Preparing for the Sale as a Buyer
In a buyer’s market it is imperative for a buyer to understand what they are getting into and what needs to be done in order to successfully acquire a healthcare business in a transaction. The Ambulatory M&A Advisor discusses the points of the advantages of planning ahead, what to look for in due diligence, and legal considerations on the buy side of a deal.
Dennis Hursh, founder of the law firm Hursh & Hursh says that he believes when a buyer thinks out their strategy and plans ahead, it gives them a lot more time to do due diligence. Also, it gives the buyer a little more time to really see if the potential sale is a fit.
“The fact that some place may be profitable, doesn’t necessarily mean it is going to be a great acquisition for you. Maybe it is profitable because they just beat up their staff, have tremendous turnover and just accept that as a cost of doing business. There are a whole lot of things that you can’t get a great sense for unless you really spend some time with the owners and do some walking around the entity to see what is happening,” Hursh says.
“What you don’t want is to hear “this thing has to be closed by the end of the quarter.” That means they are going to be crushing due diligence, and if nothing else, even if you do get wonderful due diligence, you are going to pay a lot more. People are working 14-16 hour days just to complete your due diligence; you can expect that you are going to pay more for that.”
What To Look For
“We like to cluster clinics together in the same general geography,” Jeff Gerlach, Senior Vice President of Business Development and Strategic Growth for NextCare, says. “If we want to enter a new market, we want to do so by acquiring several clinics at one time.”
Gerlach says that typically, a buyer would look at single center acquisitions in states that they are already operating and would look at a cluster of around four or five clinics if deciding to expand geographically.
Gerlach says that buyers should also look for growth opportunities, as well as stability. If the business is declining, Gerlach says a buyer needs to look into the “whys” of the decline.
Hursh says when performing diligence on a company to determine a decline or stability in business, a lot of it is just basic good business.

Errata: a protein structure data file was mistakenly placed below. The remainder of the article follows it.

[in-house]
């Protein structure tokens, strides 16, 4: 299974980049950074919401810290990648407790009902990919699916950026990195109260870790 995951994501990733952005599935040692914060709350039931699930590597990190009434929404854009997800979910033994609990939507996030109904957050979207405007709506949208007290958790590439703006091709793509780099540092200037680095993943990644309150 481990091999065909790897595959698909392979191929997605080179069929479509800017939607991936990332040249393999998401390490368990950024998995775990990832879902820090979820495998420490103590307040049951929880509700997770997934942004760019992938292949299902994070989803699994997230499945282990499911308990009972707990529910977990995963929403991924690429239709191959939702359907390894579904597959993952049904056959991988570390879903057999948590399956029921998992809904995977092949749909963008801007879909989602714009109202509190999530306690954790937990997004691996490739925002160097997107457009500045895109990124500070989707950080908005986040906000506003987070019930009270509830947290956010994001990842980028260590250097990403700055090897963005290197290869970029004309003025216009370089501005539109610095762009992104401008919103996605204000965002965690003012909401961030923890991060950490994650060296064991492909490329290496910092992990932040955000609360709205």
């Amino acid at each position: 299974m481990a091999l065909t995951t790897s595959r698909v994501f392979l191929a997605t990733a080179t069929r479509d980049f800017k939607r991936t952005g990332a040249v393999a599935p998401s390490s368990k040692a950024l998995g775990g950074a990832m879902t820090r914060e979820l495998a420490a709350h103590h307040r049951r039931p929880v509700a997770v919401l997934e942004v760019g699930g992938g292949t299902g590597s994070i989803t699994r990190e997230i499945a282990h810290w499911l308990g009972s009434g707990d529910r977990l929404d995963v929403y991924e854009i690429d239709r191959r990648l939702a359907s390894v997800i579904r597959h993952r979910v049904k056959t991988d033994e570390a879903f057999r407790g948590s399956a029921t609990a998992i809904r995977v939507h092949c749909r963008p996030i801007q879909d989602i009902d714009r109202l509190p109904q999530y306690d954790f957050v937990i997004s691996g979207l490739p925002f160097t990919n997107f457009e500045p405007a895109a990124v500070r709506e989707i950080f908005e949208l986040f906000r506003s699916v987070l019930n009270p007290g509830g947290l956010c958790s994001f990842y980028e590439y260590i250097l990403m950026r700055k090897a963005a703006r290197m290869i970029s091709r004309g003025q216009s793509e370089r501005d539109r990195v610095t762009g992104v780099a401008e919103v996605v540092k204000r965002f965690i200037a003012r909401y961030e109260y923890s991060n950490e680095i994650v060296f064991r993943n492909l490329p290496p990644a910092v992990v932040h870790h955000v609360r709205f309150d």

“I have seen ASCs, for instance, that have five-year-old accounts receivable on the books. You look at it and notice that their AR seems kind of high; you go in and find out that they have been in business for five years and their first patient didn’t pay and they are still showing that as AR. Make sure that the numbers are legitimate.
I have seen instances where people are sloppy on their regulatory compliance. Right now I am dealing with an ASC that is redeeming physicians that don’t meet the safe harbor. Their ownership requirement is the fraud and abuse safe harbor and they are throwing these docs out. That’s fine, but we are looking at some of these docs and they haven’t operated in four years. Now somebody has discovered that they really shouldn’t be an owner,” Hursh says.
“The fact that it doesn’t fall under a safe harbor, doesn’t mean it is illegal, but you do wonder if they have an operating agreement that forces them to comply with specific requirements to be an owner, and in fact they are not following it.”
Hursh says that accounting and regulatory compliance are the two things that scare him the most on the buy side.
“Honestly it is shocking to me that there are entities out there that aren’t doing it. I don’t think they are necessarily breaking the law, but as a buyer I tend to be very cautious and I like to see safe harbor compliance. I particularly hate to see instances where the operating agreement indicates that the owners are all going to operate within the safe harbor, then you find out there are one or several that have not complied in several years. That sends up a red flag, and you know when you find one red flag, you are going to start digging harder,” Hursh says.